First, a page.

Almost six per cent of cancers diagnosed at 2012 – some 800,000 cases – were brought on by extra and diabetes weight, according to a study.

One of the 12 kinds of cancer examined, the ratio of cases was as high researchers reported in The Lancet Diabetes & Endocrinology.

Cancers stemming from obesity and diabetes combined has been as common among women than men, they found.

And being overweight or obese – over 25 – was in charge of twice as many cancers as diabetes.

As obesity is itself a leading risk factor for diabetes the conditions, in fact, are often seen together.

“While obesity has been associated with cancer for some time, the connection between cancer and diabetes has just been demonstrated very recently,” explained lead author Jonathan Pearson-Stuttard, a clinical research fellow at Imperial College London’s Faculty of Medicine.

“Our study shows that diabetes – either on its own or blended with being overweight – is in charge of thousands and thousands of cancer cases each year across the world.”

The tally worse has been caused by A spike in the states over the last four years, the study showed.

The global growth in diabetes between 1980 and 2002 accounted for a quarter of those 800,000 instances, whereas the epidemic over precisely the period resulted in an additional 30.

For men in less than 20 years, the talk of cancers will increase on current trends, the researchers warned.

“In the past, smoking has been by far the major risk factor for cancer, but health care professionals should also be aware that patients who have diabetes or are overweight have an elevated risk,” Pearson-Stuttard explained.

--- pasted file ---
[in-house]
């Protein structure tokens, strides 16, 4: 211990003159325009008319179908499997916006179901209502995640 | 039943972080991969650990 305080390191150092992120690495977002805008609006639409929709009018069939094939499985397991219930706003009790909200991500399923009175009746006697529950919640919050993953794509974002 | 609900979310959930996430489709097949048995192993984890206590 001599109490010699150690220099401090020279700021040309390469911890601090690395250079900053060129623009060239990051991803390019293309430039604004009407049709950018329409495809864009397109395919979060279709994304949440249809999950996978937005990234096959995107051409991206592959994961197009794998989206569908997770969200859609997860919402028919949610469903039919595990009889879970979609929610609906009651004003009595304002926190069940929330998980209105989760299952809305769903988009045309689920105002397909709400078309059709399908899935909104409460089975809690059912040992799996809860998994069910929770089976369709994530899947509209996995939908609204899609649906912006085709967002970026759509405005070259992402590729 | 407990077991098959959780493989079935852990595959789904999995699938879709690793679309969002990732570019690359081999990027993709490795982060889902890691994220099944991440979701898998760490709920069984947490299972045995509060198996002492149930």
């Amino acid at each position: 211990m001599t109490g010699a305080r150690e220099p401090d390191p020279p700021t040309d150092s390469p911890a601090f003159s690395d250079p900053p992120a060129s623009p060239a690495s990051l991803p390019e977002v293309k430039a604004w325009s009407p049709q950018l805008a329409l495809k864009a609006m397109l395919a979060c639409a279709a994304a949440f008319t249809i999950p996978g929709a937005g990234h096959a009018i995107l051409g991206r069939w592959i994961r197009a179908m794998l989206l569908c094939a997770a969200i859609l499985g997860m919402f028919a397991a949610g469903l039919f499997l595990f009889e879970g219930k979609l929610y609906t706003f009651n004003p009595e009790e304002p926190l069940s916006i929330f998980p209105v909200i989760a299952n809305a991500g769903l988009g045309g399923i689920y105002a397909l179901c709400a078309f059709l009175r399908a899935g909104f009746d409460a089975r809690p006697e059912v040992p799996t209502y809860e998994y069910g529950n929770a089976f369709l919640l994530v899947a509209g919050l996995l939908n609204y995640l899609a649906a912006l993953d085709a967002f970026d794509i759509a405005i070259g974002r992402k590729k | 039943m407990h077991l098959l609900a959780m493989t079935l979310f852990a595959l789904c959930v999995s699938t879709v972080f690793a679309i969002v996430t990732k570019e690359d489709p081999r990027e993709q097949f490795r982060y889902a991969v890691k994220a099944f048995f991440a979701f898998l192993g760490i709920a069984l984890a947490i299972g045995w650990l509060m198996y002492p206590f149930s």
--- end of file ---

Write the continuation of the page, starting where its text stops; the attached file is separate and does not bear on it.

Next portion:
While for women they were in charge of a third of esophageal cancers, and almost as many instances of breast cancer for men, diabetes and obesity accounted for at least 40 per cent of liver cancers.

The threshold for obesity is a BMI – one’s weight in kilos divided by the height of one (in centimetres) squared – of 30.

To conduct the study, researchers gathered information on cases of 12 kinds of cancer in 175 nations in 2012, and matched it with information on diabetes and weight.

People who have a BMI of 25 to 29.9 are considered to be overweight. – AFP

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Cancers stemming from obesity and diabetes combined has been almost Two times as common among women compared to men, they found

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